Reggie Joiner’s Think Orange is on the minds of church leaders across the U.S.:
· Thousands recognize Joiner as a co-founder, with Andy Stanley, of North Point Community Church and founder of the innovative reThink Group. Church leaders are eager to discover how to combine the influence of church (yellow) and home (red) to create Orange!
· 10,000 student ministry and church leaders have attended Orange Conferences since 2007–the Think Orange book launched at the 2009 conference last month.
· Another 10,000 church leaders are headed to Catalyst 2009–where Reggie will teach how to Think Orange.
· More church leaders are connecting with the Orange Tour and via Orange podcasts and resources.

Q&A with Reggie Joiner, Author of
Think Orange: Imagine the Impact When Church and Family Collide

Q:  Why do you mean by thinking Orange?
 Orange is what red (representing the warm heart of the family) and yellow (representing the light of the church) can do when they combine efforts. Orange is our strategically combined influence on the spiritual direction of the next generation. If you paint only with red, you will get what only red can do. If you paint only with yellow, you will get what only yellow can do. When you paint with red and yellow, you’ll get new possibilities, fresh solutions and vibrant outcomes.

I am not suggesting the church and home merely need to work concurrently and effectively in order to accomplish more. Both groups are already hard at work to build faith in children, but they are not working in sync. Thinking Orange is working on the same thing at the same time with the same strategy.

Q:  What if I don’t agree with everything you write about Orange thinking?
 First of all, it’s OK to disagree with me. I even disagree with myself quite often. I hear myself say something and think, “I’m not sure that’s right … I’ll have to come back to that later and examine it more closely.” I have been tentative about writing this book because I am sure I will pick it up as soon as it is released and disagree with parts of it, but that’s OK. If I am personally a work in progress, then my personal work is progressing. I just hope to continue a conversation that I believe is worth a thoughtful dialogue. If some guy holds this book up and suggests it is the solution for the complexity of issues facing this generation, please hit him with it.

Q:  What is your philosophy of family ministry?
 I define family ministry as “an effort to synchronize church leaders and parents around a master plan to build faith and character in their sons and daughters.” A family ministry should develop the process that drives how the church and the home combine their efforts to influence the next generation.

Since you asked, here are three ideas I believe are vital for successful family ministry:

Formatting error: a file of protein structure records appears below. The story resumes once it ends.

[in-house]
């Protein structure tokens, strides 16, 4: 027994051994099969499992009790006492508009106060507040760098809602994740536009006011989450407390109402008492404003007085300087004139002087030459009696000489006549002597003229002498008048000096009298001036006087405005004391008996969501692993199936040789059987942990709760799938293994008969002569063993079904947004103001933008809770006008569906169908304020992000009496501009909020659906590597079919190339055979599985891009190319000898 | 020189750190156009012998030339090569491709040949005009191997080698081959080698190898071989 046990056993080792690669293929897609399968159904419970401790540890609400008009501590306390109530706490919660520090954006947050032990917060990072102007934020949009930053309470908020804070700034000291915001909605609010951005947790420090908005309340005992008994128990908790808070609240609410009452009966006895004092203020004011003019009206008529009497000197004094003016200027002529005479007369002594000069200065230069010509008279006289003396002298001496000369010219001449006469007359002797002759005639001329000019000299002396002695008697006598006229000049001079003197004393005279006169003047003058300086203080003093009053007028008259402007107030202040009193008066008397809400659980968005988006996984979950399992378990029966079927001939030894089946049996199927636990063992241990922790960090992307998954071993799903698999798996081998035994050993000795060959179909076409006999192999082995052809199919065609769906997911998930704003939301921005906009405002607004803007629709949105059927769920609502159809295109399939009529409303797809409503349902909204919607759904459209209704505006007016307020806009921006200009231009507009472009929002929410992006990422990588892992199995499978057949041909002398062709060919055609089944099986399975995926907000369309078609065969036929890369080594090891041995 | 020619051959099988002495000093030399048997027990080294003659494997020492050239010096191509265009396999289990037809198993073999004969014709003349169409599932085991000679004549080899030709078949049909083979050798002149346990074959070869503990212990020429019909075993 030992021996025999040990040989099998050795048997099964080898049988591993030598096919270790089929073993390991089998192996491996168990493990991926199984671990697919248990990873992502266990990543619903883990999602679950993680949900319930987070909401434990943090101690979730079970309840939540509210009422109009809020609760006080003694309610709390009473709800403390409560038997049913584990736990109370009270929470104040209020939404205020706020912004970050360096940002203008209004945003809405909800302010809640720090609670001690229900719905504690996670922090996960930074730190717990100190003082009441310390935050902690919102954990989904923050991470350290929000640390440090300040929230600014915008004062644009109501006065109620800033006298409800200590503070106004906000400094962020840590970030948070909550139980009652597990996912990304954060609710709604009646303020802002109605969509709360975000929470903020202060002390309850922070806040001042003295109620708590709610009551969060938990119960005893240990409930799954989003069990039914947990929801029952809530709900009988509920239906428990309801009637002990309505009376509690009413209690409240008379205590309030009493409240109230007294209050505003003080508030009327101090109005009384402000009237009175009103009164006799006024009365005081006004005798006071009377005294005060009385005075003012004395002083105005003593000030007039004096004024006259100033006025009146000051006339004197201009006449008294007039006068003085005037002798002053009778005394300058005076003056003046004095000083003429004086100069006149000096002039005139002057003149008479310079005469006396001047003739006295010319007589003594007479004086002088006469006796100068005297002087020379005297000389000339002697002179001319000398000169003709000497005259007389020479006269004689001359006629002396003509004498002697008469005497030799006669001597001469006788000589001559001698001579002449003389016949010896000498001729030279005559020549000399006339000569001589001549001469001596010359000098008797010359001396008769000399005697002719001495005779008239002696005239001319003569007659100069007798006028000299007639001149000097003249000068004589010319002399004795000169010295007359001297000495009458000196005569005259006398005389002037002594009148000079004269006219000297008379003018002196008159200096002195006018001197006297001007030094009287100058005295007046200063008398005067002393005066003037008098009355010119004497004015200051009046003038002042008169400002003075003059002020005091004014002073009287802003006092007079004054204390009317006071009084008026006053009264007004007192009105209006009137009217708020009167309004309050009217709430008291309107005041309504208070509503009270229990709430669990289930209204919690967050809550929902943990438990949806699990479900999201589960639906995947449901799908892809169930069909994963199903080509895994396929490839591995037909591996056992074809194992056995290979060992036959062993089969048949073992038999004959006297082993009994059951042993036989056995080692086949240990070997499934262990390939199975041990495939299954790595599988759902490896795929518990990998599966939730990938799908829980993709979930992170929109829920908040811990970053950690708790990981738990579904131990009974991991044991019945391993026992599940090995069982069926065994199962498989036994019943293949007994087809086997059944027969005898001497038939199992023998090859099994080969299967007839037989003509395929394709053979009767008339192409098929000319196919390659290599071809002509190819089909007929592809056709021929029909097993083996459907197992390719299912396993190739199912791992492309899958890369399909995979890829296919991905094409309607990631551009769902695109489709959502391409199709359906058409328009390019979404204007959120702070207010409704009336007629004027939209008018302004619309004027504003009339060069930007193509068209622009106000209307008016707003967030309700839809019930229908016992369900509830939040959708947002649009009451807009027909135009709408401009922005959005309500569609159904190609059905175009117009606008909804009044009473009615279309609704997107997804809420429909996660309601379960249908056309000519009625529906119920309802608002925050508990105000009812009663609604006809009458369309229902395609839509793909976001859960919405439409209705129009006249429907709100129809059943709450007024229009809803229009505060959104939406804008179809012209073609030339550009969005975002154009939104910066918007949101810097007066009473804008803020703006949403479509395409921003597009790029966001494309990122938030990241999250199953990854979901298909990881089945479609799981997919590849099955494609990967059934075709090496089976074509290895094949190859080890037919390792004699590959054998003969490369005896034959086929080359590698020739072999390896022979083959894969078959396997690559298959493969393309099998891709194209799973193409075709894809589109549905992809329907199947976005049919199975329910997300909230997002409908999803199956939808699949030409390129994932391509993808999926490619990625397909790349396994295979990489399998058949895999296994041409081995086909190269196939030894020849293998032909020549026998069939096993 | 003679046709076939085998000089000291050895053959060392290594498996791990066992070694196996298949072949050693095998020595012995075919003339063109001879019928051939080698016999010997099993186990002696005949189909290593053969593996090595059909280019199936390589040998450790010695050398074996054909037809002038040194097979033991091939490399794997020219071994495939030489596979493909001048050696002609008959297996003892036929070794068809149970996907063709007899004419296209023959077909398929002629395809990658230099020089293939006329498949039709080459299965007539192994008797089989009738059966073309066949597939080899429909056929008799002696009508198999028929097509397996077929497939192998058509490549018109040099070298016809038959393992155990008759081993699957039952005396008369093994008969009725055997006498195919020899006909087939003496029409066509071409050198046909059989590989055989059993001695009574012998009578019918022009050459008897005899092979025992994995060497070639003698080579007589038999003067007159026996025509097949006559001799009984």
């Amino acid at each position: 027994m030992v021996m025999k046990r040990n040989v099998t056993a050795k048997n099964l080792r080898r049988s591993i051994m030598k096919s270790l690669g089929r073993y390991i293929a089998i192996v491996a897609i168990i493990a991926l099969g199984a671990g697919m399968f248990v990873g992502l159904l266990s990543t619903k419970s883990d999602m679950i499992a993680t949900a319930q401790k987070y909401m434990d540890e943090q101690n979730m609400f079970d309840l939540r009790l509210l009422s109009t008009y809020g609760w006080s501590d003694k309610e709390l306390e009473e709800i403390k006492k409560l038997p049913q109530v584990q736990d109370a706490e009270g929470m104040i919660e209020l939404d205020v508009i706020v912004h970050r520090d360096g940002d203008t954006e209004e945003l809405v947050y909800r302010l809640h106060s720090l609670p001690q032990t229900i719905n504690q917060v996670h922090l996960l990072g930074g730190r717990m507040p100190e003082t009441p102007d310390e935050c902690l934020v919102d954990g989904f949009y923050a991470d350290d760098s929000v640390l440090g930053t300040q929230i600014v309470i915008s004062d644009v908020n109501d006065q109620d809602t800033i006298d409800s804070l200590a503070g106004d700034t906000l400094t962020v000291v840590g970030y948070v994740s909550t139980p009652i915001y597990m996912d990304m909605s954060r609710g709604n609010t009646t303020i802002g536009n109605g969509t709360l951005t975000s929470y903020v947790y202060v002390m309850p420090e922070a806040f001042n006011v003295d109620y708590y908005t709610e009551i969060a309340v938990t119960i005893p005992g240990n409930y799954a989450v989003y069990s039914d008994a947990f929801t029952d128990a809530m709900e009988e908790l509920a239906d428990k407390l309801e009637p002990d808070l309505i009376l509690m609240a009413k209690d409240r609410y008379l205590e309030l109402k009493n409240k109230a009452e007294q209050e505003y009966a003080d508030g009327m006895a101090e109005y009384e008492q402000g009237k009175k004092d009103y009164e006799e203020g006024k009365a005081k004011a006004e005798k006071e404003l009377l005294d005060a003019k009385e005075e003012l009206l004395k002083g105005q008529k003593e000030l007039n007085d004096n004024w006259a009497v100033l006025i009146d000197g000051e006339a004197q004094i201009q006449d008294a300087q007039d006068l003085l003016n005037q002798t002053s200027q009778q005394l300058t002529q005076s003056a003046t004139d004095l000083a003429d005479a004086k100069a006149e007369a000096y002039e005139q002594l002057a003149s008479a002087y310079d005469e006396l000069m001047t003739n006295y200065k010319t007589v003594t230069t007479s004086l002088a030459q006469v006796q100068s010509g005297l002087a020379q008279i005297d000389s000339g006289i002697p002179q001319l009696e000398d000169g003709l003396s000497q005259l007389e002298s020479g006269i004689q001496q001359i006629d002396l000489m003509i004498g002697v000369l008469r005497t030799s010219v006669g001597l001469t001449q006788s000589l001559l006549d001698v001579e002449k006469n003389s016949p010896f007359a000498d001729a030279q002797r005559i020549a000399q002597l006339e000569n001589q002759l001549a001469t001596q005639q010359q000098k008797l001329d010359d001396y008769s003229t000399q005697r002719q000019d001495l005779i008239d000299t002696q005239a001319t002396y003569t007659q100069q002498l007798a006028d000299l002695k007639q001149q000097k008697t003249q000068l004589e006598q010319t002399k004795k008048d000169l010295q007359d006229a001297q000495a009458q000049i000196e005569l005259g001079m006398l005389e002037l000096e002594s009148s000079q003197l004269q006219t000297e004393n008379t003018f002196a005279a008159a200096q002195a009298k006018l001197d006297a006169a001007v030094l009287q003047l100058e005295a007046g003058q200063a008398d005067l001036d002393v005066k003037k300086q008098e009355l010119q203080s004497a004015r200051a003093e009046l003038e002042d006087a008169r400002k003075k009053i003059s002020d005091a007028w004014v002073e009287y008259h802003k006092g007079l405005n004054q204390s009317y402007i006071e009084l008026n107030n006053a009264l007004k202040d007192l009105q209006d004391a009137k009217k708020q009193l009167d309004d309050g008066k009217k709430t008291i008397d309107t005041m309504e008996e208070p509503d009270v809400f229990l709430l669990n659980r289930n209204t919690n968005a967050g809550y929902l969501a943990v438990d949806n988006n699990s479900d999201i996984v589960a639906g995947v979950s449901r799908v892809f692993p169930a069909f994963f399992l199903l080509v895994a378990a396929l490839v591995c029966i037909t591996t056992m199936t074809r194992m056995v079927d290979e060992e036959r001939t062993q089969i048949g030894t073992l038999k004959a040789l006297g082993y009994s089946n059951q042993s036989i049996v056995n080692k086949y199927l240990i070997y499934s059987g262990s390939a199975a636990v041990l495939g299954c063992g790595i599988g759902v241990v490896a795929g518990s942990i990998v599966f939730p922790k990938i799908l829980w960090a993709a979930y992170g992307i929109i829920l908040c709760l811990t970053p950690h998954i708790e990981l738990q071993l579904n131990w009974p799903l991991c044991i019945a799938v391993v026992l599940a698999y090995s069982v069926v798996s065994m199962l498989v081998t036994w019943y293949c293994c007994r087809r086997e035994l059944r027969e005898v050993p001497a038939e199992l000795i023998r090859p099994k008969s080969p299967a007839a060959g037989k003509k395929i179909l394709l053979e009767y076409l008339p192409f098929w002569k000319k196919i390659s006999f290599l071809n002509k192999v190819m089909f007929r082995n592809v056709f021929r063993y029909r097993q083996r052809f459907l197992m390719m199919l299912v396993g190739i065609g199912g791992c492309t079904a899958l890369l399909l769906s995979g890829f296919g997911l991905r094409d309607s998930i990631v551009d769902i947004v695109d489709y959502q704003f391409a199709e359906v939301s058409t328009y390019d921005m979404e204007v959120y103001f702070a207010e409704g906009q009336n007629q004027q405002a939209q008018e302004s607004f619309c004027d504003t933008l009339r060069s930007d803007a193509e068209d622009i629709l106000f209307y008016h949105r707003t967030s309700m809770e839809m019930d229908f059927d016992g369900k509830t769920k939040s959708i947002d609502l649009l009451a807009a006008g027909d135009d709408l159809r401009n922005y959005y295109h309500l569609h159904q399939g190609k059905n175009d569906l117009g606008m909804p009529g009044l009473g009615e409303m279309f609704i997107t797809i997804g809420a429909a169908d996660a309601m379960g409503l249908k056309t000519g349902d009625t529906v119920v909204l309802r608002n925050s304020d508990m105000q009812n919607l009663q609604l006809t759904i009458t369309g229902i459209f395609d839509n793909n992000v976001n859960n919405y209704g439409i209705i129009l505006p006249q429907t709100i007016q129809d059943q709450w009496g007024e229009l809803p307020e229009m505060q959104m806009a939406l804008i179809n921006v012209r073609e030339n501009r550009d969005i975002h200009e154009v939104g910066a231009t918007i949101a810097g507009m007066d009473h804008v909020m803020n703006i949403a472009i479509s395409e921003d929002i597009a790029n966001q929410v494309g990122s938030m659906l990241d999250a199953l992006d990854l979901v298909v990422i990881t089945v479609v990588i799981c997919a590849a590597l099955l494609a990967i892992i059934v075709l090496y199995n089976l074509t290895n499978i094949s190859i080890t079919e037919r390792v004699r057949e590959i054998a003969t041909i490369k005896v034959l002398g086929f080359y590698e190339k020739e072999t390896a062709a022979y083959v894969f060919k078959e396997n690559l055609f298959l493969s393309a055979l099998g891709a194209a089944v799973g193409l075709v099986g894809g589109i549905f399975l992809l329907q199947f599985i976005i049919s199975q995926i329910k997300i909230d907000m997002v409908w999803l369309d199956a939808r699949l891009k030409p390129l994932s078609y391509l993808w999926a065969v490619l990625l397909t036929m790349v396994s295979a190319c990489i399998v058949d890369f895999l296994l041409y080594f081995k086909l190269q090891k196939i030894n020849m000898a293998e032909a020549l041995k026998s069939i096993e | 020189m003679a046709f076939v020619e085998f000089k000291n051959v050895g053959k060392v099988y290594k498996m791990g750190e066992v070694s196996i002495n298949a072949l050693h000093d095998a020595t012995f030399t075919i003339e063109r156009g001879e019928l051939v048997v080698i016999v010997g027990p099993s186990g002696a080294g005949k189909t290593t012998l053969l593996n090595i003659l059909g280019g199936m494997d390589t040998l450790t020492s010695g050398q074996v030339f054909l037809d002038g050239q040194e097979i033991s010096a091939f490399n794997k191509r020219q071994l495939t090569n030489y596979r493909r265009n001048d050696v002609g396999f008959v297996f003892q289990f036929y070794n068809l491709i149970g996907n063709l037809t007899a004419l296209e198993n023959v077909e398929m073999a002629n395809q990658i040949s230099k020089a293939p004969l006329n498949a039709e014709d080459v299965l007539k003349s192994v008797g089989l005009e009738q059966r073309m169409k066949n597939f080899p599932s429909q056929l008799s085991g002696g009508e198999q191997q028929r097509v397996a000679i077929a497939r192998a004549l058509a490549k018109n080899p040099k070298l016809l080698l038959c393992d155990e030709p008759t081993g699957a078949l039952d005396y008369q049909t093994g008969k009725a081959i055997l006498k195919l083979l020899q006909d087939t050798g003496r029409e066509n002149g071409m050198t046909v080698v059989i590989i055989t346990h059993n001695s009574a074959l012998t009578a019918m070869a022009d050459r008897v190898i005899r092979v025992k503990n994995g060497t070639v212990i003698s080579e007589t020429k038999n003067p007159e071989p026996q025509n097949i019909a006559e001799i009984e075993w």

· Kids need parents who will help them advance in their relationships with God. (No one has more potential to influence and monitor a child’s relationship with God than parents!)
· Parents need churches that will help them know how to be spiritual leaders. (Maybe the greatest gift a church can give parents is the confidence and courage to do what God has wired them to do!)
· Churches need leaders to do less for kids and more for families. (Church leaders have a limited amount of influence on children. Parents have lifelong influence!)

Q:  What about curriculum? Do we have to buy products from your organization (reThink Group) in order to create an Orange ministry?
 Sure we’ve created some curriculum options from on Orange perspective that you are welcome to try on for size, but there is no single cookie cutter plan that works for every church and every style. If any partnership is going to work effectively between a church and a parent, there needs to be a degree of customization; it should fit your culture and your community. The one thing I believe you need is a cohesive plan that everyone can understand and embrace.

Q:  How can we (the church and the family) help young people carry their faith into adulthood?
 I think a big part of the answer lies in offering our students a bigger story to live in. Everyone needs to experience something bigger than themselves. The question is not whether they will find these elements in the story they choose. The question is whether the story they choose will be God’s story.

One of the reasons some students are walking away from the church is that they have found something more exciting. When there is nothing dangerous or adventurous about your style of faith, you begin to drift toward other things that seem more interesting and meaningful. Students should get the chance to realize what they are capable of doing when God is moving in them. If they experience God at work in them, they’ll have a hard time getting over it.

Q:  Our family ministry team is so excited about “thinking Orange”! Do you suggest we all wear orange to our team meetings–and maybe on Sunday mornings?
 You don’t have to purchase, subscribe, download, log in or wear anything specific to be an Orange leader. (You can even be an Orange leader and not know it.) If you just don’t look good in orange, that’s OK. You don’t have to cover yourself in orange to make an orange statement, but then again if you feel really passionate about it, why not?

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YouthWorker Journal is the leading publication for adults who work with teenagers.

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